Little Lev Roglič smiled, jumped up and down, wagged his tongue, and waved his arms in the air. A minute later, he was back, this time cradling flowers and his tongue stubbornly still sticking out.
Beside him, his father Primož seemed caught up in the moment, too. He let out a roar, he too jumped up and down, and he too smiled a genuine smile of happiness.
The Slovenian superstar had only won stage one of the Tour of the Basque Country - even he said "it's a good start, but just a start" - but it was hard to escape the feeling of how elated and relaxed the Jumbo-Visma man was.
For a man who can sometimes appear quite monotone and difficult to interpret, here surrounded by his family and in a region he loves, was the Primož we've been told about who lives at home.
"It's crazy," he laughed about sharing the podium with his son. "Now you can see that at home I am also so excited, teaching him how to feel the moment."
Immersion, and thriving off it, was on the 32-year-old's mind as he rode the opening day 7.5km time trial around the town of Hondarribia in 9-48. "I was already happy here because of the people in the presentation yesterday," he said.
"They like me, I like them, and it's a great atmosphere here always. I try to enjoy it, feel the emotions, those feelings, the vibes I can get from the people."
He was a half-a-second off Remco Evenepoel at the intermediate check point, but overturned his narrow deficit on the cobbled climb in the final kilometre to beat the Quick-Step Alpha Vinyl rider by five seconds.
Even despite the short distance, and the possibility of gaining or losing time across each of the subsequent hilly five stages, Roglič committed fully on a technical descent through a housing estate.
Or did he? "I don't think I took risks," he queried the question, smiling. "I watched it quite good I thought. I did quite a few laps on it [before the stage] and I did a good descent."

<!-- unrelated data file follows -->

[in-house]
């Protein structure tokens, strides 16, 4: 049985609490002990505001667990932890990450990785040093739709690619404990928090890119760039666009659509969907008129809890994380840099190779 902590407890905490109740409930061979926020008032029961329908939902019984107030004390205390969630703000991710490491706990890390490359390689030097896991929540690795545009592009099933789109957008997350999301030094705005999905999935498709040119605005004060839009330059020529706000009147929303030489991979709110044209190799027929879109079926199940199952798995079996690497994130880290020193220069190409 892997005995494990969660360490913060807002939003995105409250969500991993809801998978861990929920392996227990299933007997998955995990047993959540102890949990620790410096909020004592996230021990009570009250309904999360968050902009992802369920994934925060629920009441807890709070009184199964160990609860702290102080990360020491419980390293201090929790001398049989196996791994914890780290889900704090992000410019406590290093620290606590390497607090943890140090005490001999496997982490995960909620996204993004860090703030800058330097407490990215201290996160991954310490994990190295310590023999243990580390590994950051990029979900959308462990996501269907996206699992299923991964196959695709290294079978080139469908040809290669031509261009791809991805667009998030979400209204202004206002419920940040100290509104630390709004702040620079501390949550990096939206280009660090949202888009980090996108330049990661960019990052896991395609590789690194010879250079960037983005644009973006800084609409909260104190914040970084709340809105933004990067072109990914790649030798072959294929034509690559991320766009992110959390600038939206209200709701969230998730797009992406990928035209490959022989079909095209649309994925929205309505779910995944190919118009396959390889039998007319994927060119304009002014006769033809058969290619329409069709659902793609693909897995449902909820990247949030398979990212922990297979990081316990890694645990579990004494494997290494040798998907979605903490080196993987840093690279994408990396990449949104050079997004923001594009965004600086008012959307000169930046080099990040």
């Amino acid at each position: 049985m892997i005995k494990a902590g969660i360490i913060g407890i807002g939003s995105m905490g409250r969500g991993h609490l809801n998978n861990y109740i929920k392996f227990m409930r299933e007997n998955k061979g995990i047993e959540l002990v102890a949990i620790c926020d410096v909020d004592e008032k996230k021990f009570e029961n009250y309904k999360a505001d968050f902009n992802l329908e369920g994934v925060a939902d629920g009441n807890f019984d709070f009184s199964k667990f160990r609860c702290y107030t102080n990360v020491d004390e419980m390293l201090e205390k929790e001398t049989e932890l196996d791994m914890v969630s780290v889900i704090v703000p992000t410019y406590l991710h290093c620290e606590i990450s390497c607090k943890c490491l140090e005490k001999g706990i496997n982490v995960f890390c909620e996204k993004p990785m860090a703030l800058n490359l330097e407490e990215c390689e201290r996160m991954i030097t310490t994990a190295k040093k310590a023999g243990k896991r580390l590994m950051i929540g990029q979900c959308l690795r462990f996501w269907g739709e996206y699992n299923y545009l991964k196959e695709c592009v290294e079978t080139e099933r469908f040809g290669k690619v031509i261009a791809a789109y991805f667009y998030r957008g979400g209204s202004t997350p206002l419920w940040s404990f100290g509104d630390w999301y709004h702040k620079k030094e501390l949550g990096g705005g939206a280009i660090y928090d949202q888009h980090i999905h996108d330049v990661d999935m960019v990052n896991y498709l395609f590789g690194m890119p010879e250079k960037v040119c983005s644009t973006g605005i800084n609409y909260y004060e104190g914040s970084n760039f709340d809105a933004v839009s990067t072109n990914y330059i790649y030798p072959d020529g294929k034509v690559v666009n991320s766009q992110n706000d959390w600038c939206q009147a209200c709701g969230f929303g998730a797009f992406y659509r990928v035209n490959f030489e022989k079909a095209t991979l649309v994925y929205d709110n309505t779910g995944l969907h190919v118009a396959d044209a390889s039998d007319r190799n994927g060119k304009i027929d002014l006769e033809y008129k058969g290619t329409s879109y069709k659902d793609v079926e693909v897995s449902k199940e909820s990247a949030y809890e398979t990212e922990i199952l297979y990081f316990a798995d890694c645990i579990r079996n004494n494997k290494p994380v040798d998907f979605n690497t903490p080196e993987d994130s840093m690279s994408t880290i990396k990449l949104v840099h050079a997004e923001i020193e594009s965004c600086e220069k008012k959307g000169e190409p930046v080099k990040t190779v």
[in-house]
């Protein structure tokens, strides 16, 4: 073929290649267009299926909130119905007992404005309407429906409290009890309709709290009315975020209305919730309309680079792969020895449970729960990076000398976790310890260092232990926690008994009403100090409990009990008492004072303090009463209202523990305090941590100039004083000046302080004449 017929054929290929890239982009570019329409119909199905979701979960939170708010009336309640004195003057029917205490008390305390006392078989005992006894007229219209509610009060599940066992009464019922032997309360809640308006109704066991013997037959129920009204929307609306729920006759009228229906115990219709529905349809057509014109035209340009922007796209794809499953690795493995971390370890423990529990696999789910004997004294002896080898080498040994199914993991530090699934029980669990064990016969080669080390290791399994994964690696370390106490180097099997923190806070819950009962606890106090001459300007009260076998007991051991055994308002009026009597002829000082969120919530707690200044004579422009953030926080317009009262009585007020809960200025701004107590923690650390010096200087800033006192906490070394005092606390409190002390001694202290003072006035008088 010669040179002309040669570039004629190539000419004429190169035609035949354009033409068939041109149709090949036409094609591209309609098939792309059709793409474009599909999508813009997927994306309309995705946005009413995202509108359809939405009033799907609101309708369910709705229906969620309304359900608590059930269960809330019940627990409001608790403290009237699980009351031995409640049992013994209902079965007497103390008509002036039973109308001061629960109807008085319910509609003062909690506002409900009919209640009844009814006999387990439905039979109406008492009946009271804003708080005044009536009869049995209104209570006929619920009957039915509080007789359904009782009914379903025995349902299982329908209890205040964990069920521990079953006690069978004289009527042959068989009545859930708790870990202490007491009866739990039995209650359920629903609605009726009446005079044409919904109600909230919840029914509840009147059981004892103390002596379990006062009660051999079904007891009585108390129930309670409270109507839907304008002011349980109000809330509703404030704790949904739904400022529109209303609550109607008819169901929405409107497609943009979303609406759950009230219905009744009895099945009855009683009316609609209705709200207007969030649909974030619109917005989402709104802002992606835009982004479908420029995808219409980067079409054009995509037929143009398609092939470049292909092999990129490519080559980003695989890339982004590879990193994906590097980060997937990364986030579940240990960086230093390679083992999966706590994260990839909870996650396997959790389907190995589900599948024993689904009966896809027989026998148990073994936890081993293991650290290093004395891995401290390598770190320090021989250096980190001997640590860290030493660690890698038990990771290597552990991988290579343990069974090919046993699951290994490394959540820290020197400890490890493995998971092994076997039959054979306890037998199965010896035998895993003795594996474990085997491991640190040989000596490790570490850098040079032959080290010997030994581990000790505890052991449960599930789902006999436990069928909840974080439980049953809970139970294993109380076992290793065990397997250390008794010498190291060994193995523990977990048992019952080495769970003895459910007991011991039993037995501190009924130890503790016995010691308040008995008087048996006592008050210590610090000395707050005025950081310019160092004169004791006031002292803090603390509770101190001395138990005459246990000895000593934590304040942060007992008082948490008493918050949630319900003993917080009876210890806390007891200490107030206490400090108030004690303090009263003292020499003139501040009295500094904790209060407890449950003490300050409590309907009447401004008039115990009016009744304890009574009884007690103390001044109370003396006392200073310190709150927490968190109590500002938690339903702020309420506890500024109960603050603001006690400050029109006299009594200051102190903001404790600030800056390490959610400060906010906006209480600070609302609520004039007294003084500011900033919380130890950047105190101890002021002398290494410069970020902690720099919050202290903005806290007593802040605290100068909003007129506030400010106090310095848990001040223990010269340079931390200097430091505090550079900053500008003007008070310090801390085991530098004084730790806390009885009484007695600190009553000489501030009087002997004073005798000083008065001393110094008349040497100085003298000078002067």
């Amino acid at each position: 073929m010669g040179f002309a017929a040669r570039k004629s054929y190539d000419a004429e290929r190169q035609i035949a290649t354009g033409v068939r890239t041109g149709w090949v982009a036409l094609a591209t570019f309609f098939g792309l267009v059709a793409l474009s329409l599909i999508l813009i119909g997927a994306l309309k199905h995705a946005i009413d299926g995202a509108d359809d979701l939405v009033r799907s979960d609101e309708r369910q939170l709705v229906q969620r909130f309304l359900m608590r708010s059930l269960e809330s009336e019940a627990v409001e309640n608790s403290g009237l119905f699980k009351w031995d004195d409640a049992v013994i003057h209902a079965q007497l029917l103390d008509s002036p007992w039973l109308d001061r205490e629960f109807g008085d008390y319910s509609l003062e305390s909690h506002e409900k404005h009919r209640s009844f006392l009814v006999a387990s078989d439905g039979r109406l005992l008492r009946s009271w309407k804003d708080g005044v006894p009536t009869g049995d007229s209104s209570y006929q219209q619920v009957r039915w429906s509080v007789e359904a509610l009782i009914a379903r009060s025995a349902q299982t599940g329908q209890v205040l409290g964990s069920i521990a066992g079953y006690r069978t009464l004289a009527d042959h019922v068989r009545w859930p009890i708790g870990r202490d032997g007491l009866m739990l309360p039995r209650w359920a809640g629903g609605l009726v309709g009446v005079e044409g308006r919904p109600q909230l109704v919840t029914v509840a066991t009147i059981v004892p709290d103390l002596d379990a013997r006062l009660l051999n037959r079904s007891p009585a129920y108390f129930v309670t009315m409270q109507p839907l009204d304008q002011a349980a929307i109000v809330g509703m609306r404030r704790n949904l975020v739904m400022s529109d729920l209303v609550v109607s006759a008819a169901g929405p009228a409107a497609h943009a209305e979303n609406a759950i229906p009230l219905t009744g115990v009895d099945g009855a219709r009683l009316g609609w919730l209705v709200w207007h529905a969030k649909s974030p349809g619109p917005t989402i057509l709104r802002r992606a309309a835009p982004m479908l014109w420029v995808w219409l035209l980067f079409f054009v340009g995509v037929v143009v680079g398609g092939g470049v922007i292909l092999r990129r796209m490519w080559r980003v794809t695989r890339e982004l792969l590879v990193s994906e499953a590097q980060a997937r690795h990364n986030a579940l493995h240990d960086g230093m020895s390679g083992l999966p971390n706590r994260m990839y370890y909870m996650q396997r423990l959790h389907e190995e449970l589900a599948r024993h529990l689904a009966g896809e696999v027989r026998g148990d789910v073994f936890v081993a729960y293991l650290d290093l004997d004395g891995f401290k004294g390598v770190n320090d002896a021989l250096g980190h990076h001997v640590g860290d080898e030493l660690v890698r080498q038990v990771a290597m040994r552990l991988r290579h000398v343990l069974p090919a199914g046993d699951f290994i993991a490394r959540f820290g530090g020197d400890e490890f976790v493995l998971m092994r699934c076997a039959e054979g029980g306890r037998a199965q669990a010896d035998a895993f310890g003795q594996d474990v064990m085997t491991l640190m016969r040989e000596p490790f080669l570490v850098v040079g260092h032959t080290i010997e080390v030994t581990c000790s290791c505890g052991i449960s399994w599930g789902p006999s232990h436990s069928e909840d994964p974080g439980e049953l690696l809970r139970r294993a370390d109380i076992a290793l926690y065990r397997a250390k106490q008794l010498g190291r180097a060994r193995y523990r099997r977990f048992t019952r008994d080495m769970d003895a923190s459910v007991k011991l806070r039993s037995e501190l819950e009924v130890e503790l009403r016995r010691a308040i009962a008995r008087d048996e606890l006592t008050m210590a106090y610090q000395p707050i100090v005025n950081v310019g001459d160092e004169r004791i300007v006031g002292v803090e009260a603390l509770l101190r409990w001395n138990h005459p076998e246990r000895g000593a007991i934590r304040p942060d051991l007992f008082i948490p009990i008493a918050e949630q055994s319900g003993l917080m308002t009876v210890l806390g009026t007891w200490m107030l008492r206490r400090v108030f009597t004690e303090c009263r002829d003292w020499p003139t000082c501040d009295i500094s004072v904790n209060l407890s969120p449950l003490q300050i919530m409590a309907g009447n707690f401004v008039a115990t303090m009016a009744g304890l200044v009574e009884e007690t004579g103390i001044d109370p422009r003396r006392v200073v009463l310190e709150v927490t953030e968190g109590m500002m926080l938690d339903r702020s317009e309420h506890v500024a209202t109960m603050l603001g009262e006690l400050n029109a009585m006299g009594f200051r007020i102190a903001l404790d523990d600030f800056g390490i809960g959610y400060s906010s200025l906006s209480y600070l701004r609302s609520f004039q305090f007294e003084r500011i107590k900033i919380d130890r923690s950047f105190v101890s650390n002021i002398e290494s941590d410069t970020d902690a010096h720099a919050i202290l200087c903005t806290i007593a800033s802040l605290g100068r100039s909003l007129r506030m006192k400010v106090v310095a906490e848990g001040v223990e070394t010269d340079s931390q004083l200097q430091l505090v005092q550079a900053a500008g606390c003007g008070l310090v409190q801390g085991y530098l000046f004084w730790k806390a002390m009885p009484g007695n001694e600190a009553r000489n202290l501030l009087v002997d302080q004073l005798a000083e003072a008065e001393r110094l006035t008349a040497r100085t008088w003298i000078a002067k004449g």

At March's Paris-Nice, that he won, he finished second in the time trial to Wout van Aert. A perennial winner doesn't settle for second best, and it was on his mind.
"I went too slow in Paris-Nice with all the corners and it cost me a bit," he reflected. "Today I wanted to be more decisive on the corners. Of course, not taking risks because the race is long, but at the end it's a good result. We can enjoy the moment."
Evenepoel sits five seconds adrift on GC, with the Ineos Grenadiers pair of Geraint Thomas and Adam Yates 18 seconds further back. Recent Volta a Catalunya winner Sergio Higuita of Bora-Hansgrohe is a massive 45 seconds in arrears.
In a six-stage race, already it looks like a battle between Roglič and Evenepoel. "It's not just him, eh," Roglič retorted. "You have a whole bunch of super-strong guys here.
"Tomorrow is the longest stage, it's difficult, and it's hardest at the end. We will see. I am not worried about it. It's just today, tomorrow, and I will see how far I will go.
"It's always super-hard to win, so I am happy for every win, but it doesn't mean anything yet. It's five seconds. Tomorrow is a new day."
He promised to go back to the team's hotel to celebrate, informed that out of all eight individual time trials he has ridden in Spain, he has won all of them. He laughed again. "Let it last as long as possible, eh!"
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